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Focus on Film: Powell River Film Festival preview (Invisible Life)

In his latest review, Stephen J. Miller says the movie lives up to its international recognitions

Based on Martha Batalha’s novel, The Invisible Life of Euridice Gusmao, this story is set in the 1950s in Rio de Janeiro, Brazil. It is a love story between two sisters who are caught up in a conservative, patriarchal society that goes against their dreams and affects their lives forever.

Their love for each other and family is overshadowed by their dominant and demanding father who causes a tangled mess of guilt, introspection and emotional starvation.

Invisible Life was Brazil’s entry to the 2020 Academy Awards as the Best International Film and winner of the Cannes Film Festival’s Un Certain Regard award, described as a film that demonstrates an unusual style and a nontraditional story. This piece certainly lives up to its international recognitions.

The film opens in the beautiful Brazilian rainforests, creating a visual delight of trees, animals and the beauty of nature while introducing the sisters: Euridice and Guida. As the viewer, we will immediately feel the attraction, emotional dependency and deep need the sisters have for each other.

We learn that Guida is more adventuresome, sexually curious and excited about boys. The teenager in her idealizes the perfect world of forever love and she pursues her dream. Euridice on the other hand is more conservative and dreams of studying piano at the conservatory in Vienna.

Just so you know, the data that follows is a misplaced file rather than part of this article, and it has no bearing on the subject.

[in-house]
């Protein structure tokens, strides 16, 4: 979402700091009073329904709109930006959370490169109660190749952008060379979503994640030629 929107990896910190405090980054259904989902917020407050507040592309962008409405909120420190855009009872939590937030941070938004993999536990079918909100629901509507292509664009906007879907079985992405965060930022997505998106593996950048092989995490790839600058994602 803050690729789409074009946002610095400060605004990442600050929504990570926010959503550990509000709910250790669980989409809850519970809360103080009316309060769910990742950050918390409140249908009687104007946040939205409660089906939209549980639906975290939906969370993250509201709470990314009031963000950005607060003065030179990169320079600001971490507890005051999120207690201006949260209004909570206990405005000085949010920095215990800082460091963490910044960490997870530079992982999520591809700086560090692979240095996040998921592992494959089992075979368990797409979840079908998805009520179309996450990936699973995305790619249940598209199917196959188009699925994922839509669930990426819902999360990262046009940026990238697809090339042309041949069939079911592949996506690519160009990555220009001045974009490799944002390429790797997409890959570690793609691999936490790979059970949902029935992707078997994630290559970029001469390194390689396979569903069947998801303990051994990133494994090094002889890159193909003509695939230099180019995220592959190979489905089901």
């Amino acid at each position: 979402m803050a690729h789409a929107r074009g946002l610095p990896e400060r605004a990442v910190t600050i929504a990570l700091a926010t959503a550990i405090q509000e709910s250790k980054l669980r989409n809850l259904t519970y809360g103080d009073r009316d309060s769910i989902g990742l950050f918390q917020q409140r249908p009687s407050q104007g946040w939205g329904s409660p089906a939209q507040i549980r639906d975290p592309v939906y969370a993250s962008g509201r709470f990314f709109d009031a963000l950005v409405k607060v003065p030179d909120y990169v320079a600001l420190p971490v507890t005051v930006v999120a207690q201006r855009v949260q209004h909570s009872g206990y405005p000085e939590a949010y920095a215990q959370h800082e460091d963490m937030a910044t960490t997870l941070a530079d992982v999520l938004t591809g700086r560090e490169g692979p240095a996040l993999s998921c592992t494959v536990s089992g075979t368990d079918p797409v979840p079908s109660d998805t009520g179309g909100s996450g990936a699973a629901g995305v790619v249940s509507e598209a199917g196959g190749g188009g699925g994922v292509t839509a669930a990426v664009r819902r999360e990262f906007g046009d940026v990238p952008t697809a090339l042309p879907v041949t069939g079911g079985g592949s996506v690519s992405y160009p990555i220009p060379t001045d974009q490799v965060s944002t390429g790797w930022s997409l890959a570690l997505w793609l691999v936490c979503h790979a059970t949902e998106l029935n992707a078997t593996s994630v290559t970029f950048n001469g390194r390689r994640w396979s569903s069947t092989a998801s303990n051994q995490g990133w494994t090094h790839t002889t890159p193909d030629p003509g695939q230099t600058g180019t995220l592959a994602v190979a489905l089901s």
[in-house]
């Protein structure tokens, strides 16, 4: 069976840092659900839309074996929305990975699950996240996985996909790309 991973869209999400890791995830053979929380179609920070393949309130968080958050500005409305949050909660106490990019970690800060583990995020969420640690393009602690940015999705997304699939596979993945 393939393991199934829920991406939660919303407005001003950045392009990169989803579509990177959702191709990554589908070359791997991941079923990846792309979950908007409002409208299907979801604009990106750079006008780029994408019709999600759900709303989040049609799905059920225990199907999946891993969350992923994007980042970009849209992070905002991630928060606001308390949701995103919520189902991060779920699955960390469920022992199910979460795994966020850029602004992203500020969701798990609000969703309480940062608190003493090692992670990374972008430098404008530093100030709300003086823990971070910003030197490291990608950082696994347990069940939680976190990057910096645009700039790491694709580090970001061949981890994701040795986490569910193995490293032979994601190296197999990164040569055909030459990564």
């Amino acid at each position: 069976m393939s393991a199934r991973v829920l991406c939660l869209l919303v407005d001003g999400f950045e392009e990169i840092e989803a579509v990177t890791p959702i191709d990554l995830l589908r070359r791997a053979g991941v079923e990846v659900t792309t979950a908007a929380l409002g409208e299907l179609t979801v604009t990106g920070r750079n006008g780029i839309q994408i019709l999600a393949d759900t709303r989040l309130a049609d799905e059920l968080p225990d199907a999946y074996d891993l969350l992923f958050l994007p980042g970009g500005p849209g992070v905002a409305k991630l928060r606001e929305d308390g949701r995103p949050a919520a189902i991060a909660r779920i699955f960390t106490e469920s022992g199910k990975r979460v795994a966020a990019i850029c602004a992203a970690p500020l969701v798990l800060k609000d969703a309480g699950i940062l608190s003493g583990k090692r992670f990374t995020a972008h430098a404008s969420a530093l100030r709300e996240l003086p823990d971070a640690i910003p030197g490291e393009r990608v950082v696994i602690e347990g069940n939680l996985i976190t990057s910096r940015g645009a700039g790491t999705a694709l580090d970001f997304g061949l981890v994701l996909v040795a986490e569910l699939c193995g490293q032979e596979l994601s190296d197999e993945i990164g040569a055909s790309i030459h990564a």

The story comes to life when the two sisters are separated by choice. Guida takes off with her boyfriend to faraway places, idealizing the dream of forever happiness. Upon arriving in Greece she soon finds out that her boyfriend has abandoned her and she is pregnant. Upon her return to Brazil, she is faced with a torrent of rage by her father and is told that Euridice has gone to Vienna to study piano. Guida is excommunicated from the family by her father.

The intensity of the drama begins to unfold from this moment on. We learn quite early on that Euridice never went to Europe and that their father lied about her whereabouts. Guida believes what she’s been told and tries to communicate with her sister through a series of letters she asks her mother to forward onto Europe.

We are witness to a tangled web of emotions, seeing the two sisters struggle to find their identity and stay connected to each other. Guida struggles in pursuing a path of self-empowerment and determination.

Euridice pursues her passion for playing piano and this allows her to become invisible to the outside world, to her father and the marital norms expected of her. She builds up a protective wall around her anxiety and depression through her piano playing. She gets married as life would dictate to her that she should.

Cinematographer Hélène Louvart paints a stunning canvas of grainy yellows, blues and reds in a lush environment. Many of the scenes are shot in tight, small spaces that allow the viewer to get close to the inner deepest thoughts of the actors. The scene of her honeymoon night is harsh and realistic. The viewer can either separate themselves from the moment or become an active participant in the emotional angst. I recommend the latter to fully understand the struggle the story weaves.

Director Karim Aïnouz has created a long but rewarding cinematic piece. His capturing of intense moments of introspection and guilt are commendable and kudos must be given to the acting performances of Carol Duarte playing Euridice, and Julia Stockler playing Guida.

Even though the film is long and at times drawn out, I recommend this film to cinema buffs who enjoy the cultural richness of foreign films.

For all of these reasons I give this film three out five tugboats.

Invisible Life (run time: 139 minutes; Portugese with English subtitles) is one of 12 films playing online during Powell River Film Festival with showings available throughout BC any time, any day, from February 5 to 16. For more information, go to

Stephen J. Miller is a producer and creative writer in feature films and television, and past owner of repertoire movie theatres.

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